A blonde woman in a white shirt is speaking outdoors in front of a projection screen.
a projection screen shows a watery background with the words "With black thought"

Turning the Tide of Racism

To kick off a week filled with activities celebrating Black History Month, Arizona Western College held a movie night on Feb. 18. History Professor Monica Ketchum introduced the screening by talking about the movie and the impact it had on her and answered questions about it afterward.

White Wash, a documentary that was written, produced and directed by Ted Woods, tells the story of how race relations have affected African Americans and depicts their struggles in what is considered a white sport – surfing.

Ketchum has put on events like this before, such as a couple of years ago, when she screened Selma, the 2014 film about Dr. Martin Luther King, Jr., and his march from Selma to Montgomery, Ala.

Ketchum, who teaches for two other colleges, said that while she doesn’t screen films at Imperial Valley Community College, she occasionally does so in the auditorium or in her classroom at San Diego State University.

The reason that Ketchum participates in events such as these because she wants to make students aware of the various issues that are going on and not just ones that they are taught repeatedly. Black history and the Fifteenth Amendment, which guarantees that the voting rights of United States citizens shall not be denied on account of race or color, are among her pet topics.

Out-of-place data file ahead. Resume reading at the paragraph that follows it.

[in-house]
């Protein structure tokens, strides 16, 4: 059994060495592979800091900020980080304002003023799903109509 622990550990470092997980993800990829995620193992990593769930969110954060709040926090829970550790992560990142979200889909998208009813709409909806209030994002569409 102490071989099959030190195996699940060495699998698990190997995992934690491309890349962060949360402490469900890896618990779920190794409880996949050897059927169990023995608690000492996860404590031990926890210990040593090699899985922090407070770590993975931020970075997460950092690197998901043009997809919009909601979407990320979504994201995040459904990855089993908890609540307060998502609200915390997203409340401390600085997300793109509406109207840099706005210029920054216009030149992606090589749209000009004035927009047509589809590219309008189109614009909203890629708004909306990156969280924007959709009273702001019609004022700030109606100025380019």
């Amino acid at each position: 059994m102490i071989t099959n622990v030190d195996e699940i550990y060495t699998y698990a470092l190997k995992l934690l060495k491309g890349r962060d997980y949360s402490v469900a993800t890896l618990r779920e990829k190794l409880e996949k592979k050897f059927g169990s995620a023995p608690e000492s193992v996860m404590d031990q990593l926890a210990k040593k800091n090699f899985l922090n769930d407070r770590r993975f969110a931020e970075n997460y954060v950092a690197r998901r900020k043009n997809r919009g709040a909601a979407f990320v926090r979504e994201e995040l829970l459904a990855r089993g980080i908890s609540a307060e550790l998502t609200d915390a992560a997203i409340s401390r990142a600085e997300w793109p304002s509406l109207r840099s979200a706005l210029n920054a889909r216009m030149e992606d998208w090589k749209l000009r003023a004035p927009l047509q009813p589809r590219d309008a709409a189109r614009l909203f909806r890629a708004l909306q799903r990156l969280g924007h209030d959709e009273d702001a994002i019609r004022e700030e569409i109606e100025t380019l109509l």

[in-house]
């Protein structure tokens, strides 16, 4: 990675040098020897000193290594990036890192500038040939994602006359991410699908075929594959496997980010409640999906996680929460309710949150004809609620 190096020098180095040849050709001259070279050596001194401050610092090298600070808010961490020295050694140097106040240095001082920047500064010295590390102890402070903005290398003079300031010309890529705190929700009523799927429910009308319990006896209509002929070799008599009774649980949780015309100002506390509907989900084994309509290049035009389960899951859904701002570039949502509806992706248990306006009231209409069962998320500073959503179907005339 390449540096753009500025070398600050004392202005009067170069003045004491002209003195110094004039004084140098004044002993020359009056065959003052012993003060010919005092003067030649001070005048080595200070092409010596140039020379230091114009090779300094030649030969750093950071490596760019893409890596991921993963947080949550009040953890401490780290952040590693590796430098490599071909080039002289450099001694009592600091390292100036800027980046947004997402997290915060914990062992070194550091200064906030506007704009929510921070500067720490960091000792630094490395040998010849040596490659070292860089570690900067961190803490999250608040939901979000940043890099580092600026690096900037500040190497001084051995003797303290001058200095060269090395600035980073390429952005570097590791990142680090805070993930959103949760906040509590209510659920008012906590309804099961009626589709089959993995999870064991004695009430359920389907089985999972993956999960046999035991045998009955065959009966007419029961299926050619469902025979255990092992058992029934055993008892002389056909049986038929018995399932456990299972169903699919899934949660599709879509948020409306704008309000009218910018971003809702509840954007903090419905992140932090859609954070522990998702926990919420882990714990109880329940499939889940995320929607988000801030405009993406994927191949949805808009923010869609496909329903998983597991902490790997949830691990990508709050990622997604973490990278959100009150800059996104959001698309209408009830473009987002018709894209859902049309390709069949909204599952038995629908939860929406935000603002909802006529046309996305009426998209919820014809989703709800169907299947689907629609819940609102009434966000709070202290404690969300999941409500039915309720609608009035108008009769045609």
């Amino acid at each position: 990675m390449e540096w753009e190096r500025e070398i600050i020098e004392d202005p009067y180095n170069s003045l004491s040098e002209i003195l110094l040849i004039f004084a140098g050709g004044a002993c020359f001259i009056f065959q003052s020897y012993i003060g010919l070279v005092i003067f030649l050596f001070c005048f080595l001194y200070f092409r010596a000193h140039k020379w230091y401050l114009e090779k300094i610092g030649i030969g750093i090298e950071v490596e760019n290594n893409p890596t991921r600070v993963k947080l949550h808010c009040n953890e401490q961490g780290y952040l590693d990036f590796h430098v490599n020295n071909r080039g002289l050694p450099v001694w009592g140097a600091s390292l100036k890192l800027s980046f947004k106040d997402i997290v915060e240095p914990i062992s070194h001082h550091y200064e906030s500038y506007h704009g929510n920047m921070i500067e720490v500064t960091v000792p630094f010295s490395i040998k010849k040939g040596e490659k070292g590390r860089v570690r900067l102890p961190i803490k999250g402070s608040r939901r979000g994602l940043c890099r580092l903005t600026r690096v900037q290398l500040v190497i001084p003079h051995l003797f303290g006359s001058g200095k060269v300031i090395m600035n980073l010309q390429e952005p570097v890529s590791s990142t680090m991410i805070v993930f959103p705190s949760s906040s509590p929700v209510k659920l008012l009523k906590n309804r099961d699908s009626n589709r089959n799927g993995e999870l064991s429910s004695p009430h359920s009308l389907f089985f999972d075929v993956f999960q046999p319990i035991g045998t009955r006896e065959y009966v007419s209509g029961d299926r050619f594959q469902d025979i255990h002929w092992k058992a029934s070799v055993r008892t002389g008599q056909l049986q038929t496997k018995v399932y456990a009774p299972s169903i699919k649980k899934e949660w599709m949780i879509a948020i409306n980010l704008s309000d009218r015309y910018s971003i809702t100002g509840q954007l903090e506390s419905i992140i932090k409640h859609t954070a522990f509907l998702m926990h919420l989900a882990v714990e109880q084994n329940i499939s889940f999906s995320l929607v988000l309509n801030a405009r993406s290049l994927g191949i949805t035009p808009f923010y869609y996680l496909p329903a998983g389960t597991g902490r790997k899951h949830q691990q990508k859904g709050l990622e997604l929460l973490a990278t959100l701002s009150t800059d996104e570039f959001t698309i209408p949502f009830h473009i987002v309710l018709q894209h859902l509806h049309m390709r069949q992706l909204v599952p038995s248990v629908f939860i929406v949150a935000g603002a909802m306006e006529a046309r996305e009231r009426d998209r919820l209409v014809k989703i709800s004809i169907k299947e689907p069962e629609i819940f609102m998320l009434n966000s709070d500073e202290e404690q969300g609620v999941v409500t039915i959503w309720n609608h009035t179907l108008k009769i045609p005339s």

“We watch what’s popular and not the things that give us a deeper understanding of what we don’t often see,” she said.

This documentary even helped Ketchum to open her eyes to these issues. She was raised near the beach and would often surf and skate with her friends. Having a diverse group of friends and being white herself, she originally didn’t give it much thought.

Ketchum never thought that racism in surfing was as serious as it is but believed that localism was the biggest issue. She would see graffiti on the walls of the east and west sides of her hometown, with the races targeting one another. Effectively, the beaches weren’t available if you weren’t from the area.

When Ketchum was exposed to the movie at a lecture around 2014, she was able to see how the segregation of places such as beaches and pools had a profound impact on the black community. She said that she shows the film so that others can see how casual and institutionalized forms of racism have impacted society.

In the film, real people discuss their struggles and tell the stories of their family members or other people they knew or heard of. Each interview exposes viewers to the sport along with the work done by activists.

Besides the showing of White Wash, other events planned for Black History Month include a discussion hosted by Ketchum and Tony Mitchell about the events that occurred after the passing of the 15th Amendment. 

AWC continues a tradition of screening films like White Wash in order to celebrate the heritage and history of various cultures so that students can be educated and feel included.

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